Egypt: Recommendations from conference on FGM and early marriage
Source:Egyptian Center for Women's Rights
On June 7-8, 2006, partners from 6 African countries and the UK met to prepare a plan to fight FGM and early marriage at the international conference on "FGM and Early Marriage from the Religious and Legal Perspectives."
The conference was attended by 130 public figures, legal professionals, politicians and Islamic and Christian religious authorities, NGOs, journalists, and activists from 21 countries.
Over a total of six sessions, the following topics were discussed:
- How to bring about legal amendments;
- What is Parliament's role;
- The relationship between poverty and FGM;
- The role of economic empowerment in combating FGM;
- Problems of the religious discourse and how to influence it;
- Mechanisms for eliminating FGM and challenges in the field.
- Raising awareness on the dangers of FGM at the community level among both men and women rather than only among girls families;
- Training education and media professionals to disseminate knowledge as well as encouraging action from governmental ministries and professionals health, population and agriculture ministries;
- Introducing economic alternatives for circumcisers to help them refrain from it;
- Using real stories of girls highlighting success stories that could serve as a model to be followed;
- Involving youth in spreading awareness and organizing competitions for children including illustrations, posters and brochures;
- And benefiting from communication technology and developing websites with books and resources on FGM and early marriage that speaks out against these practices and their nature as social rather than religious traditions.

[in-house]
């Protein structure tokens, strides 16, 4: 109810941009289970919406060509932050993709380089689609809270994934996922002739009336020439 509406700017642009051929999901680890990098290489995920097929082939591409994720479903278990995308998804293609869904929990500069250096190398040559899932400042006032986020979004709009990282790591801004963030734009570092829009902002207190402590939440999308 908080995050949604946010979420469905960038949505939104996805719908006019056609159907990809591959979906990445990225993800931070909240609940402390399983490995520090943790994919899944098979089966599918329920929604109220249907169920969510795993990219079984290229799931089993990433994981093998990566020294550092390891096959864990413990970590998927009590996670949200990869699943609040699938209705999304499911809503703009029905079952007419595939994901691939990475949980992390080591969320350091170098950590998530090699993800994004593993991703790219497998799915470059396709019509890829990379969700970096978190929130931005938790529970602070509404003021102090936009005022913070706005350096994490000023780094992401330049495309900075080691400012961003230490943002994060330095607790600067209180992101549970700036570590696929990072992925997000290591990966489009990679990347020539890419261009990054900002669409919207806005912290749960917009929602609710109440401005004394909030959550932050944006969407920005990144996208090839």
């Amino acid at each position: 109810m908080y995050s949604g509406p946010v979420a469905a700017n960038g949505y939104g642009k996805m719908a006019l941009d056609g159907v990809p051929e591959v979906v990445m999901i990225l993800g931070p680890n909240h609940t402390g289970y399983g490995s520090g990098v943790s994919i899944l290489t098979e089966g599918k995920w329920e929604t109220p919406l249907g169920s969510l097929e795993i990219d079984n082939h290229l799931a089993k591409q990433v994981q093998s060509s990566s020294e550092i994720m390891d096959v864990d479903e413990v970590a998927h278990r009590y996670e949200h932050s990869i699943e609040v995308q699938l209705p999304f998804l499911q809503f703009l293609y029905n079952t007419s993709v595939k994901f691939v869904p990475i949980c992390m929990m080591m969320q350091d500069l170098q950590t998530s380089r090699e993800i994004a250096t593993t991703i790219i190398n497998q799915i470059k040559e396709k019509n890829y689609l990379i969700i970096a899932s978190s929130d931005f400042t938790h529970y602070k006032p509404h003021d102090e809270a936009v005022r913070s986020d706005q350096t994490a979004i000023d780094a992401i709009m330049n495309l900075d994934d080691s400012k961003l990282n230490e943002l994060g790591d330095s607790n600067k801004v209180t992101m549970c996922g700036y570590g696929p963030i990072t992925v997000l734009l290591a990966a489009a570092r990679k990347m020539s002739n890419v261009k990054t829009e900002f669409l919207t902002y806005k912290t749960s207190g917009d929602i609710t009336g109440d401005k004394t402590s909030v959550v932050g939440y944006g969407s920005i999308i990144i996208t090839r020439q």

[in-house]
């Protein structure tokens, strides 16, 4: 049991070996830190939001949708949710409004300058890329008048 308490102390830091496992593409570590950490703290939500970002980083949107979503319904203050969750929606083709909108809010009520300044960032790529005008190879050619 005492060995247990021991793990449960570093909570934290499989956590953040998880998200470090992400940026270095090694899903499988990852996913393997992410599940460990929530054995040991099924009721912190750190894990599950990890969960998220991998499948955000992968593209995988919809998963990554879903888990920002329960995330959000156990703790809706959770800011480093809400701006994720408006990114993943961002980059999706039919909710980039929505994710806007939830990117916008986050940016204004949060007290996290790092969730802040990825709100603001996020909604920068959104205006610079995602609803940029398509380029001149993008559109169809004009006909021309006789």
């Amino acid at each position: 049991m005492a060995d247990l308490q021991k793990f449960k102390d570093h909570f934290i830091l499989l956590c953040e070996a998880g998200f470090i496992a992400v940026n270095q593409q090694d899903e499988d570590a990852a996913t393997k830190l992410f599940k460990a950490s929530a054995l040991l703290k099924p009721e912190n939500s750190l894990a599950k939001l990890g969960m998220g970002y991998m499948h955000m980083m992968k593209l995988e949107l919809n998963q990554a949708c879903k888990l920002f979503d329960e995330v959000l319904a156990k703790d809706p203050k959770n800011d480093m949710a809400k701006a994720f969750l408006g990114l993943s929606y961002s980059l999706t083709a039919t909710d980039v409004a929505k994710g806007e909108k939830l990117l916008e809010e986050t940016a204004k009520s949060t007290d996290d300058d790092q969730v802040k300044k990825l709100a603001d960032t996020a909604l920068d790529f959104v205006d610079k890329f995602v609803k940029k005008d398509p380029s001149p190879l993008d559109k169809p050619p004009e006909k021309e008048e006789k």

- Working to pass a law incriminating FGM (or amending the penal code in those countries with no law);
- Training lawyers, judges and police officers on how to use international agreements and regional courts and using international agreements in advocacy campaigns to lobby parliaments to bring about legislative amendments on FGM;
- In addition to legislative work, it is necessary to organize parallel campaigns to address religious and cultural norms and taking part in regional conferences to exchange experiences and act together;
- Strengthening the role of civil society organizations in pursuing and reporting FGM practitioners;
- Launching an international campaign stop FGM and urging governments to take decisive positions;
- And taking action on international agreements and lobbying non-member states to ratify them.
- Advocating for a statement signed by religious leaders and public figures and distributing it locally and regionally;
- Promoting partnership between official and religious institutions and civil society; and supporting the role of civil society organizations in enforcing the state's strategies to stopping FGM;
- Providing religious leaders with medical information on FGM's risks and convince them to "do no harm";
- Making best use of advocacy mechanisms to stop FGM with an emphasis on advocacy in the media and audiovisual media unifying the religious discourse;
- Strengthening dialog between religious leaders and increasing dialogue with Members of Parliament and relevant official institutions;
- Encouraging veteran scientists to write more about FGM;
- And distributing printed material in mosques and churches.
Submitted on Sun, 06/11/2006 - 00:00
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